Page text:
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Fatigue is a common symptom that lingers following a brain injury.  For some it is occasional days where they don’t feel up to snuff, while for others it is an ongoing struggle to attend to the tasks of daily life.  Ignoring it doesn’t help, only causing other symptoms to be amplified.  Sometimes this will lessen over time, but when it lingers, what should you do?

A number of strategies can be implemented that may help minimize these concerns.  Some of these strategies are difficult to implement 100% of the time, but when a steady long term routine is developed, benefits are often felt.

1) Keep a normal sleep schedule.  Get up and go to bed at the same time each day.  Sometimes you might find you have a little extra energy or want to push your limits, but chances are this will cause increased tiredness in the days ahead.

2) Know your limits!  Activities that require a great degree of focus and concentration, or physical exertion beyond your abilities will tire you out.  When you do need to be focused, try to schedule these activities at the beginning of the day, or the time you find you are most alert. 

3) Exercise.  At least a little every day.  Not only will this release neurochemicals which promote wakefulness, this can also have beneficial effects on mood and overall recovery.  It doesn’t have to involve a trip to the gym, and anything is better than nothing. Go for a walk, chase your kids around the park, do some aerobics on TV, or join in a team sport.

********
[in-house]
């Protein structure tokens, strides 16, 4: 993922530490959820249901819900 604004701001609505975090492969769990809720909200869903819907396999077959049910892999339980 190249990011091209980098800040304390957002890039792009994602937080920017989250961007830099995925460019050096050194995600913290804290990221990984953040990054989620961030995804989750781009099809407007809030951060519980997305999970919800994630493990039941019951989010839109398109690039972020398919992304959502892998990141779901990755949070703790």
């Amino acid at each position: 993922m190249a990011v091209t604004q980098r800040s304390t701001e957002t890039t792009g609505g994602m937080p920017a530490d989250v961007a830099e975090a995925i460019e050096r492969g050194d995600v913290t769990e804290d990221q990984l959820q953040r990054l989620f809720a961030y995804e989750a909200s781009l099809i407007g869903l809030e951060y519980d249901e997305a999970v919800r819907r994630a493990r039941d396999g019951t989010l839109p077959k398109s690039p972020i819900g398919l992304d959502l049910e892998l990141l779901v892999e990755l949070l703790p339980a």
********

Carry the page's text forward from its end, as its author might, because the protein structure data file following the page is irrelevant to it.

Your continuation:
4) Take naps.  If there is a low point in your day where you can’t go on, respect that.  Give yourself time for a nap – but make it time limited.  For some, all they may need is 20 minutes.  Others might need as much as 2 hours.  Be aware that sleeping too much during the day may impact your ability to get to sleep at night, so don’t overdo it. 

5) Talk to your doctor.  If fighting fatigue is an ongoing issue, make sure your doctor knows about it.  It can sometimes be a sign of other health issues not directly related to an ABI, and sometimes prescription medications can help.  Don’t just assume there’s nothing else that can be done.

6) Find happiness.  When we’re feeling down, as often happens when adjusting to the challenges of a brain injury, it can lead to a loss of energy and motivation.  Make sure you make time for things that you enjoy in your life, even if it is difficult at first.  It may help to talk to someone about your feelings too, either a loved one or a professional such as a counsellor. 

This isn’t the end of the list.  I’m sure many of you have your own tips and techniques that work.  Why not leave a comment and share them?